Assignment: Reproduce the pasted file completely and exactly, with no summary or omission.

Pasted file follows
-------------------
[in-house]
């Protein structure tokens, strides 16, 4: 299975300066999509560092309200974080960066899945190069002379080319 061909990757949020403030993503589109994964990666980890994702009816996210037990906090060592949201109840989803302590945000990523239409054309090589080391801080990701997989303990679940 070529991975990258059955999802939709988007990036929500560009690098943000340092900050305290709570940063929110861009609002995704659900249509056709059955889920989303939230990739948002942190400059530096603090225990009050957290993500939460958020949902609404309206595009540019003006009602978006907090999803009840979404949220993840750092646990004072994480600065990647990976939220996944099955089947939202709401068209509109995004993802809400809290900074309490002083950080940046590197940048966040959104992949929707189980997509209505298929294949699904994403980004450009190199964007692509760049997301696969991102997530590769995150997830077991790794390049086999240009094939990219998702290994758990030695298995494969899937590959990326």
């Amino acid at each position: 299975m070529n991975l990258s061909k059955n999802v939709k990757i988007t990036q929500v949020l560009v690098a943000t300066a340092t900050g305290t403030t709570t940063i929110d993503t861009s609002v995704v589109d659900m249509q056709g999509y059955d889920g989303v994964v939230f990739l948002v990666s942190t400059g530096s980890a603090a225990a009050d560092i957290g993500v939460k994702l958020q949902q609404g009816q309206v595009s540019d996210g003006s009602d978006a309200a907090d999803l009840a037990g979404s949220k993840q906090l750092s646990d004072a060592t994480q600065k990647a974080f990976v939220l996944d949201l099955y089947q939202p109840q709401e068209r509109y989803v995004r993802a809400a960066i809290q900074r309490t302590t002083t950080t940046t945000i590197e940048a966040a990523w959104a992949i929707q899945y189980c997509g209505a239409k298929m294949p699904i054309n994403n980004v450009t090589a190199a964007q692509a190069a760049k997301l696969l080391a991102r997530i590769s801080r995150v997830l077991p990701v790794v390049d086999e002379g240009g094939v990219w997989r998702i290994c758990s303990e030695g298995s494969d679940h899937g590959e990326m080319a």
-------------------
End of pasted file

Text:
[in-house]
């Protein structure tokens, strides 16, 4: 299975300066999509560092309200974080960066899945190069002379080319 061909990757949020403030993503589109994964990666980890994702009816996210037990906090060592949201109840989803302590945000990523239409054309090589080391801080990701997989303990679940 070529991975990258059955999802939709988007990036929500560009690098943000340092900050305290709570940063929110861009609002995704659900249509056709059955889920989303939230990739948002942190400059530096603090225990009050957290993500939460958020949902609404309206595009540019003006009602978006907090999803009840979404949220993840750092646990004072994480600065990647990976939220996944099955089947939202709401068209509109995004993802809400809290900074309490002083950080940046590197940048966040959104992949929707189980997509209505298929294949699904994403980004450009190199964007692509760049997301696969991102997530590769995150997830077991790794390049086999240009094939990219998702290994758990030695298995494969899937590959990326």
């Amino acid at each position: 299975m070529n991975l990258s061909k059955n999802v939709k990757i988007t990036q929500v949020l560009v690098a943000t300066a340092t900050g305290t403030t709570t940063i929110d993503t861009s609002v995704v589109d659900m249509q056709g999509y059955d889920g989303v994964v939230f990739l948002v990666s942190t400059g530096s980890a603090a225990a009050d560092i957290g993500v939460k994702l958020q949902q609404g009816q309206v595009s540019d996210g003006s009602d978006a309200a907090d999803l009840a037990g979404s949220k993840q906090l750092s646990d004072a060592t994480q600065k990647a974080f990976v939220l996944d949201l099955y089947q939202p109840q709401e068209r509109y989803v995004r993802a809400a960066i809290q900074r309490t302590t002083t950080t940046t945000i590197e940048a966040a990523w959104a992949i929707q899945y189980c997509g209505a239409k298929m294949p699904i054309n994403n980004v450009t090589a190199a964007q692509a190069a760049k997301l696969l080391a991102r997530i590769s801080r995150v997830l077991p990701v790794v390049d086999e002379g240009g094939v990219w997989r998702i290994c758990s303990e030695g298995s494969d679940h899937g590959e990326m080319a």